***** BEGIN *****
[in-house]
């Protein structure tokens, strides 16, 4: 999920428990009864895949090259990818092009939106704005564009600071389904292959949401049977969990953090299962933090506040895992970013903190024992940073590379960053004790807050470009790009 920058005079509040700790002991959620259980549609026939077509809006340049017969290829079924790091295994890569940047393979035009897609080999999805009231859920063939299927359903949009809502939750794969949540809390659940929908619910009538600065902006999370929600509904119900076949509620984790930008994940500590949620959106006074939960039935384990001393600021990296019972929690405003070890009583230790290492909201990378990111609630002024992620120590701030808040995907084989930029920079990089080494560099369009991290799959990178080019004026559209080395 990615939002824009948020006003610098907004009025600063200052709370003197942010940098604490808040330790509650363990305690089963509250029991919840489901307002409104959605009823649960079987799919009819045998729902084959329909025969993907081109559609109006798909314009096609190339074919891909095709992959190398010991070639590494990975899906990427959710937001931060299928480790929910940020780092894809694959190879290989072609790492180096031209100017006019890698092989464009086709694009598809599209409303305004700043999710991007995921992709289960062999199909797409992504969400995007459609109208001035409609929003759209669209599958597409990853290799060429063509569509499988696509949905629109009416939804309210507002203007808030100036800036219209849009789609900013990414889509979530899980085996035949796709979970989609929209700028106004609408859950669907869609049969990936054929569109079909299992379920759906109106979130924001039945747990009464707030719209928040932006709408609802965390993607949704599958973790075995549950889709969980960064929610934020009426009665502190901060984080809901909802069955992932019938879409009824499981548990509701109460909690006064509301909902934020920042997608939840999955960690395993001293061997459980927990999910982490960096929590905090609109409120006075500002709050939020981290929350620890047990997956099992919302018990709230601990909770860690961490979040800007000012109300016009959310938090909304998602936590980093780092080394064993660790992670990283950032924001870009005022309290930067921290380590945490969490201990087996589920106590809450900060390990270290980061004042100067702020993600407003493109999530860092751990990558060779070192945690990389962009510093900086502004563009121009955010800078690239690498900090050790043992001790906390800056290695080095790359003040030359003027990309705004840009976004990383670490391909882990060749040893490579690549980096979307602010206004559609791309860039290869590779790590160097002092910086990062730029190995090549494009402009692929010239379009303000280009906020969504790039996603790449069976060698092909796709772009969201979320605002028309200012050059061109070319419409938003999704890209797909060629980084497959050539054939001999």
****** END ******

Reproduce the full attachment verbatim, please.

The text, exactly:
[in-house]
């Protein structure tokens, strides 16, 4: 999920428990009864895949090259990818092009939106704005564009600071389904292959949401049977969990953090299962933090506040895992970013903190024992940073590379960053004790807050470009790009 920058005079509040700790002991959620259980549609026939077509809006340049017969290829079924790091295994890569940047393979035009897609080999999805009231859920063939299927359903949009809502939750794969949540809390659940929908619910009538600065902006999370929600509904119900076949509620984790930008994940500590949620959106006074939960039935384990001393600021990296019972929690405003070890009583230790290492909201990378990111609630002024992620120590701030808040995907084989930029920079990089080494560099369009991290799959990178080019004026559209080395 990615939002824009948020006003610098907004009025600063200052709370003197942010940098604490808040330790509650363990305690089963509250029991919840489901307002409104959605009823649960079987799919009819045998729902084959329909025969993907081109559609109006798909314009096609190339074919891909095709992959190398010991070639590494990975899906990427959710937001931060299928480790929910940020780092894809694959190879290989072609790492180096031209100017006019890698092989464009086709694009598809599209409303305004700043999710991007995921992709289960062999199909797409992504969400995007459609109208001035409609929003759209669209599958597409990853290799060429063509569509499988696509949905629109009416939804309210507002203007808030100036800036219209849009789609900013990414889509979530899980085996035949796709979970989609929209700028106004609408859950669907869609049969990936054929569109079909299992379920759906109106979130924001039945747990009464707030719209928040932006709408609802965390993607949704599958973790075995549950889709969980960064929610934020009426009665502190901060984080809901909802069955992932019938879409009824499981548990509701109460909690006064509301909902934020920042997608939840999955960690395993001293061997459980927990999910982490960096929590905090609109409120006075500002709050939020981290929350620890047990997956099992919302018990709230601990909770860690961490979040800007000012109300016009959310938090909304998602936590980093780092080394064993660790992670990283950032924001870009005022309290930067921290380590945490969490201990087996589920106590809450900060390990270290980061004042100067702020993600407003493109999530860092751990990558060779070192945690990389962009510093900086502004563009121009955010800078690239690498900090050790043992001790906390800056290695080095790359003040030359003027990309705004840009976004990383670490391909882990060749040893490579690549980096979307602010206004559609791309860039290869590779790590160097002092910086990062730029190995090549494009402009692929010239379009303000280009906020969504790039996603790449069976060698092909796709772009969201979320605002028309200012050059061109070319419409938003999704890209797909060629980084497959050539054939001999």